For those who simply don't want to submit stuff themselves, and for the older works, maybe allow logged-in users to click a button under each entry to authorize RHDN to host it indefinitely.

I realize doing all of that is a lot of hard work, and thus may not be feasible.

News Submissions / Re: Site: Revised RHDN Policy
« on: October 02, 2008, 01:18:54 pm »
Just throwing in my two cents, feel free to disregard this post. Otherwise, go and get some coffee. This will be a long one.

I'm not a lawyer, and I have no formal education in case law. However, I've read the actuals texts of US Copyright Law, the Berne Convention, a lot of case law (Sega v Accolade, Lexmark v SCC, etc), lots of [citation needed] stuff on Wikipedia and various articles from others on copyright. While I may not have a good enough understanding to win a court case, I do believe I understand the issue fairly well.

That said, my understanding is that by simply translating the work of someone else and releasing it, it is a violation of copyright. Recent court cases suggest to me that we would not be very successful with even hacks. Especially when you consider the role expensive lawyers play in court cases.

In response to:

I recall someone else years ago linking me to the text of some treaty that the U.S. had signed which specifically stated that translations of software that were intended to increase usability were legal.

Pics Links or it didn't happen :P


But this is mostly irrelevant. Regardless of whether or not a translation / hack / document is legal, the work put into it is still copyrighted by the owner. It does not become public domain just because it's not legal. Nor is it PD just because no license was specified. The default state of a work means all rights are reserved, not the other way around. An author has to manually give up his rights, eg with a license agreement.

Think about an example: someone makes Chrono Trigger 3D. It's wildly popular, and Square-Enix sues to stop it, because it violates their copyright. Now what? Does it go public domain, meaning that since Square-Enix owns the copyright and trademarks, that they can take the 3D game and sell it as their own? Of course not, the creator still owns the copyright. But since it's illegal, he can't distribute it. However, Square-Enix can in turn buy his rights to the 3D game, and then sell it. But they don't get the rights for free. By default -- if it's illegal, then nobody has the right to distribute it.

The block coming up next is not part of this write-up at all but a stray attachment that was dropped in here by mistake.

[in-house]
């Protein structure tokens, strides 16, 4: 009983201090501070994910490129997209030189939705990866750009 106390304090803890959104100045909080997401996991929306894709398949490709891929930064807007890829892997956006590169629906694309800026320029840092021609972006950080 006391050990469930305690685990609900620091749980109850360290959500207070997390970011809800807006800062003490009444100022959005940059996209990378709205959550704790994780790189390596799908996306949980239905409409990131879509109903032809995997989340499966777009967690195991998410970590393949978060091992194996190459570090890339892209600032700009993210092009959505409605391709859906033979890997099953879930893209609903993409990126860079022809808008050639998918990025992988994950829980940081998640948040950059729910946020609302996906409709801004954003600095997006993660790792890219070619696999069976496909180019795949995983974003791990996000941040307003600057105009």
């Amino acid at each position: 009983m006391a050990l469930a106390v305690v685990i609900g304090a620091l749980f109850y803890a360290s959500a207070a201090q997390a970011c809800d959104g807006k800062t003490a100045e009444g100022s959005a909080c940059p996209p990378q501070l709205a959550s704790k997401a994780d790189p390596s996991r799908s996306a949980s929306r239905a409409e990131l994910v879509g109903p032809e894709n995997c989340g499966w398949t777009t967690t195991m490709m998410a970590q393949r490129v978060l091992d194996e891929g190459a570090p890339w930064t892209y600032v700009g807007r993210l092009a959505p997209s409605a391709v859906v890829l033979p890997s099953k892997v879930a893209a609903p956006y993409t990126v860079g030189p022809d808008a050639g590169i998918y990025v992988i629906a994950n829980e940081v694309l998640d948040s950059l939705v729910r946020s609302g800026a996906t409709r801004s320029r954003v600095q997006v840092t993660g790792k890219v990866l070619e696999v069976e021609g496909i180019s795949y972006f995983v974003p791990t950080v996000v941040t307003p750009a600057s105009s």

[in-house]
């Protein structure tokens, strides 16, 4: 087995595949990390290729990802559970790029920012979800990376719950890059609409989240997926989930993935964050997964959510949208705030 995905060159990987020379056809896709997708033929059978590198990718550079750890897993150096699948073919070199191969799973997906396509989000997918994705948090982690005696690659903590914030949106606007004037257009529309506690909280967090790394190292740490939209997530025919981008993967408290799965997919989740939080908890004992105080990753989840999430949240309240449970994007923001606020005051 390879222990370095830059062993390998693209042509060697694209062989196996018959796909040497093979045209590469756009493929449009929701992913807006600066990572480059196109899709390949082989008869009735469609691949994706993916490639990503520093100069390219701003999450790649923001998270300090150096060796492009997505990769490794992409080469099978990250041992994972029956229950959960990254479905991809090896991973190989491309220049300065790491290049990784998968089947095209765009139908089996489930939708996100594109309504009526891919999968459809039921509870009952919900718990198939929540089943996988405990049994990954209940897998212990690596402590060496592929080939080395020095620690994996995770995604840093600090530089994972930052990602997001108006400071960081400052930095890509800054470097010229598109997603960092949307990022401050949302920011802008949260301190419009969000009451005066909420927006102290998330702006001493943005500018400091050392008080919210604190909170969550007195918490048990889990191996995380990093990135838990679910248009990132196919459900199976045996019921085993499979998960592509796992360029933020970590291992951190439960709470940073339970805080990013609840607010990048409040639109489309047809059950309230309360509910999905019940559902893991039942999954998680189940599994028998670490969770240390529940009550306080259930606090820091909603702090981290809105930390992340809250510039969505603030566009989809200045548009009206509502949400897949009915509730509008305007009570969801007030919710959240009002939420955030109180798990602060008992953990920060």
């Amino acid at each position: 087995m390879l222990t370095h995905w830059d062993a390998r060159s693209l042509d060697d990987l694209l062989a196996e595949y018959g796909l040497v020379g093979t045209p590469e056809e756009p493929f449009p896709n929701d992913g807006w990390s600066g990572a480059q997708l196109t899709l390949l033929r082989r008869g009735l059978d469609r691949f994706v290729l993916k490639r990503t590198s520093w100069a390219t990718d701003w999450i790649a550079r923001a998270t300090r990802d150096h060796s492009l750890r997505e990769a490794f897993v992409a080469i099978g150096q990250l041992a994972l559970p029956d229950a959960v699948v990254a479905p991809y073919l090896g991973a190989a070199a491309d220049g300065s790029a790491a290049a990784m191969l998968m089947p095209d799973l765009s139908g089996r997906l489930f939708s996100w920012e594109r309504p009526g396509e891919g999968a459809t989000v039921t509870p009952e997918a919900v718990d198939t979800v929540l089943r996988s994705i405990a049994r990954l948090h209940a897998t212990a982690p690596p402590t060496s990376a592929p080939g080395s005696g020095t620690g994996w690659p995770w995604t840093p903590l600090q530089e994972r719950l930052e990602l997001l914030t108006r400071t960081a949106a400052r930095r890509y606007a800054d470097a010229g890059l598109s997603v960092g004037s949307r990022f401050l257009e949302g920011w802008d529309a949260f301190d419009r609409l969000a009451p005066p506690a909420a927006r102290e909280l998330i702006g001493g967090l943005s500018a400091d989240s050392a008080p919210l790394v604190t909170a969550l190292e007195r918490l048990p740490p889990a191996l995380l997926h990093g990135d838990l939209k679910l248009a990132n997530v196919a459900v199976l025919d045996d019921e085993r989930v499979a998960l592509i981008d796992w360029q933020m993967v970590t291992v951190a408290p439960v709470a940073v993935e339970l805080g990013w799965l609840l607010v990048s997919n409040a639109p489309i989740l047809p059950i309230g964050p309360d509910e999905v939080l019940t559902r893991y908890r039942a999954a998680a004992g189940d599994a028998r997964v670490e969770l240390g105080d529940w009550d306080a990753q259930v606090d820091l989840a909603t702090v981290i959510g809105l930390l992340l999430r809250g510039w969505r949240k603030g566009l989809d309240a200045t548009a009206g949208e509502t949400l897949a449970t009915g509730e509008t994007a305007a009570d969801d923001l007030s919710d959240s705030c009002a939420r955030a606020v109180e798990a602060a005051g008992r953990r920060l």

If the patches aren't legal, then the rights holders could demand you take things down as well. They could take legal action against you too, if they don't mind bad PR.

And if it is legal, RHDN is in the same predicament. Either way, by ignoring an author's takedown request, you are making yourselves liable for copyright infringement claims. If this concerns you in the least, and you even slightly doubt me on this, you should consult a real lawyer.

Now, to play the devil's advocate ... what ROM hacker out there has the resources to issue a valid DMCA takedown notice, and/or to take you to court, with lawyers, court fees, and all that? And all for work distributed free of charge to begin with (eg little to no monetary damages)? Not going to happen.

The translation scene has always came off to me as extremely uninformed regarding copyright law. From someone threatening to sue me because my font looked like his (fonts are not copyrightable -- TTFs and such are a gray area, as they are claimed to be "software", but raw pixel fonts are not for very justified and obvious reasons), to not even knowing that the Berne Convention exists, to never specifying a license for their works anywhere, to calling it "copywrite". And on and on.

Essentially, it comes down to two choices:

1. If you don't care about copyright:

... you accept that the files you're hosting are, at the very least, questionably legal in the first place. So why start respecting the rights of those in the community, but not the companies who created the games in the first place? It's a double standard to do so. Shield yourself using the DMCA, and require that end users, not staff members, upload all new content. Now you only legally have to remove it upon receipt of a DMCA takedown notice, and you will not be held liable.

2. If you do care about copyright:

... and you believe the files hosted here are legal, then you really should demand a valid license to the work you host. Licenses such as the GPL exist for a reason: they guarantee that distribution rights cannot be retroactively revoked. As it stands, I don't know of any fan translations (apart from ones I've worked on) that have actual licenses specified. Without specifying, the copyright owner retains all rights. Including the right to distribution. Even if the work itself is a copyright infringement in the first place!